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Resource Types

The primary resources in the Knative Serving API are Routes, Revisions, Configurations, and Services:

  • A Route provides a named endpoint and a mechanism for routing traffic to

  • Revisions, which are immutable snapshots of code + config, created by a

  • Configuration, which acts as a stream of environments for Revisions.

  • Service acts as a top-level container for managing the set of Routes and Configurations which implement a network service.

Object model


Route provides a network endpoint for a user's service (which consists of a series of software and configuration Revisions over time). A kubernetes namespace can have multiple routes. The route provides a long-lived, stable, named, HTTP-addressable endpoint that is backed by one or more Revisions. The default configuration is for the route to automatically route traffic to the latest revision created by a Configuration. For more complex scenarios, the API supports splitting traffic on a percentage basis, and CI tools could maintain multiple configurations for a single route (e.g. "golden path" and “experiments”) or reference multiple revisions directly to pin revisions during an incremental rollout and n-way traffic split. The route can optionally assign addressable subdomains to any or all backing revisions.


Revision is an immutable snapshot of code and configuration. A revision references a container image, and optionally a build that is responsible for materializing that container image from source. Revisions are created by updates to a Configuration.

Revisions that are not addressable via a Route will be retired and all underlying K8s resources will be deleted. This provides a lightweight history of the revisions a configuration has produced over time, and enables users to easily rollback to a prior revision.

Revisions that are addressable via a Route will have resource utilization proportional to the load they are under.


A Configuration describes the desired latest Revision state, and creates and tracks the status of Revisions as the desired state is updated. A configuration might include instructions on how to transform a source package (either git repo or archive) into a container by referencing a Build, or might simply reference a container image and associated execution metadata needed by the Revision. On updates to a Configuration, a new build and/or deployment (creating a Revision) may be performed; the Configuration's controller will track the status of created Revisions and makes both the most recently created and most recently ready (i.e. healthy) Revision available in the status section.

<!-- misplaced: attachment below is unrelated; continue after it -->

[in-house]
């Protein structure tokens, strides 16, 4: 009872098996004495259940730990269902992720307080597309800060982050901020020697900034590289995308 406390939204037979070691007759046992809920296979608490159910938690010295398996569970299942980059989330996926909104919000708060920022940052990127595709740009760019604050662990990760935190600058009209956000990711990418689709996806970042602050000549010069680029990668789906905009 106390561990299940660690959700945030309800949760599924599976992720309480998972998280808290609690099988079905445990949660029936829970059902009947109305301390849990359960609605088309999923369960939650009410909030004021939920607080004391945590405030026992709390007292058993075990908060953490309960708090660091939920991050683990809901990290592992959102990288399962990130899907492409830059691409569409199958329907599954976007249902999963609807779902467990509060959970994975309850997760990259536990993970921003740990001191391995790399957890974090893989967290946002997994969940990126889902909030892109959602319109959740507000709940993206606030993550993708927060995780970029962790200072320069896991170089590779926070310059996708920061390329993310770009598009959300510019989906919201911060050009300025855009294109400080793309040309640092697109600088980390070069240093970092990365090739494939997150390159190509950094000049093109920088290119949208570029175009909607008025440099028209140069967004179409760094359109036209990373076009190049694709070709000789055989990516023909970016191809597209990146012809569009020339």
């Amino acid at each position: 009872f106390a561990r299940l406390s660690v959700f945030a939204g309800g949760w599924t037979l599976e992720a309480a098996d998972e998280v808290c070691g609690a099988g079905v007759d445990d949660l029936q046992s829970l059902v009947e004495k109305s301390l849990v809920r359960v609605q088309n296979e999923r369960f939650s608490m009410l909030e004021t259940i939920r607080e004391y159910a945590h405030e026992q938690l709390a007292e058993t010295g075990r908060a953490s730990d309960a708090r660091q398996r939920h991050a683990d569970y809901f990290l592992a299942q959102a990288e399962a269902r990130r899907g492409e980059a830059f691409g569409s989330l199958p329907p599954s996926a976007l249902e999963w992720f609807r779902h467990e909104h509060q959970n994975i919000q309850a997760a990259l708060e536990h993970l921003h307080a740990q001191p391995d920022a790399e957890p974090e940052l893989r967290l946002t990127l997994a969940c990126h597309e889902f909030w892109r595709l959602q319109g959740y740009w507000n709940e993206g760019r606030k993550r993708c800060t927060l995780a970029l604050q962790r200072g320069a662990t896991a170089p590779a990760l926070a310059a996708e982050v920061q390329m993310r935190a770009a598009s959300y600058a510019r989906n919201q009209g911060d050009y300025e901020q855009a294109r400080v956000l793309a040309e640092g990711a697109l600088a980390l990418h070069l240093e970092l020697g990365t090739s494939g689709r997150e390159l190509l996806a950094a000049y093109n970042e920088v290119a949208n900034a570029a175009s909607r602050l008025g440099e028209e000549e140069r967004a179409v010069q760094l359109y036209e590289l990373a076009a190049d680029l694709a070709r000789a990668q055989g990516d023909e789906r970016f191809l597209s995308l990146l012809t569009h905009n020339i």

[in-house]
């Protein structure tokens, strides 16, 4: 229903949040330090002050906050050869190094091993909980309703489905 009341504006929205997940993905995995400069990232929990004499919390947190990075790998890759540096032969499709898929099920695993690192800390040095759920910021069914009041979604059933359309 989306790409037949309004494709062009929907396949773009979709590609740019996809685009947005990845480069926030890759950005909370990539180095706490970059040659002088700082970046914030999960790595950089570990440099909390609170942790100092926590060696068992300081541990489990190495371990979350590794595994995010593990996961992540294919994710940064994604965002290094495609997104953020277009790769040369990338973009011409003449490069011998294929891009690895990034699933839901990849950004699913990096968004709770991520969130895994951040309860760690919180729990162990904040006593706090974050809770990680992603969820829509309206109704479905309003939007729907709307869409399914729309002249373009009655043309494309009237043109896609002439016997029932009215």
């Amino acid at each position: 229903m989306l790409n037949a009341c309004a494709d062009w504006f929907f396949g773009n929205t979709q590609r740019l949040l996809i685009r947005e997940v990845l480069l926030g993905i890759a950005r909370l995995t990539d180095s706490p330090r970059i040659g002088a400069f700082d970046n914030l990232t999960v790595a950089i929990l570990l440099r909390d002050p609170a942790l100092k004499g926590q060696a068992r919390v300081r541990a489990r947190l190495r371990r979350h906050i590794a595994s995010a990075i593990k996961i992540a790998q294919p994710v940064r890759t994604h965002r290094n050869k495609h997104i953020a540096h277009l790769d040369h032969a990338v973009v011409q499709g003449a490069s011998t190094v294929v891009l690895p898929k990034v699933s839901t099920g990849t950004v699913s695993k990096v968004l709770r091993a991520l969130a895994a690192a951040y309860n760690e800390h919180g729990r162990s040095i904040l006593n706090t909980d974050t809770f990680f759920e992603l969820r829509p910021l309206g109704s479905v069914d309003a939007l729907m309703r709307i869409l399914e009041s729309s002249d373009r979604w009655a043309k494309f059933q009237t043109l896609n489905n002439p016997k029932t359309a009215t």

A Service encapsulates a set of Routes and Configurations which together provide a software component. Service exists to provide a singular abstraction which can be access controlled, reasoned about, and which encapsulates software lifecycle decisions such as rollout policy and team resource ownership. Service acts only as an orchestrator of the underlying Routes and Configurations (much as a kubernetes Deployment orchestrates ReplicaSets), and its usage is optional but recommended.

The Service's controller will track the statuses of its owned Configuration and Route, reflecting their statuses and conditions as its own.

The owned Configurations' Ready conditions are surfaced as the Service's ConfigurationsReady condition. The owned Routes' Ready conditions are surfaced as the Service's RoutesReady condition.


The system will be configured to disallow users from creating (NYI) or changing Revisions. Instead, Revisions are created indirectly when a Configuration is created or updated. This provides:

  • a single referenceable resource for the route to perform automated rollouts
  • a single resource that can be watched to see a history of all the revisions created
  • PATCH semantics for revisions implemented server-side, minimizing read-modify-write implemented across multiple clients, which could result in optimistic concurrency errors
  • the ability to rollback to a known good configuration

In the conventional single live revision scenario, a service creates both a route and a configuration with the same name as the service. Update operations on the service enable scenarios such as:

  • "Push code, keep config": Specifying a new revision with updated source, inheriting configuration such as env vars from the configuration.
  • "Update config, keep code": Specifying a new revision as just a change to configuration, such as updating an env variable, inheriting all other configuration and source/image.
  • "Execute a manual rollout": Updating the service when in pinned rollout mode allows manual testing of a revision before making it live.

Using a Service object to orchestrate the creation a both route and configuration allows deployment of code (e.g. from a github button) to avoid needing to reason about sequencing and failure modes of parallel resource creation. The sample API usage section illustrates conventional usage of the API.

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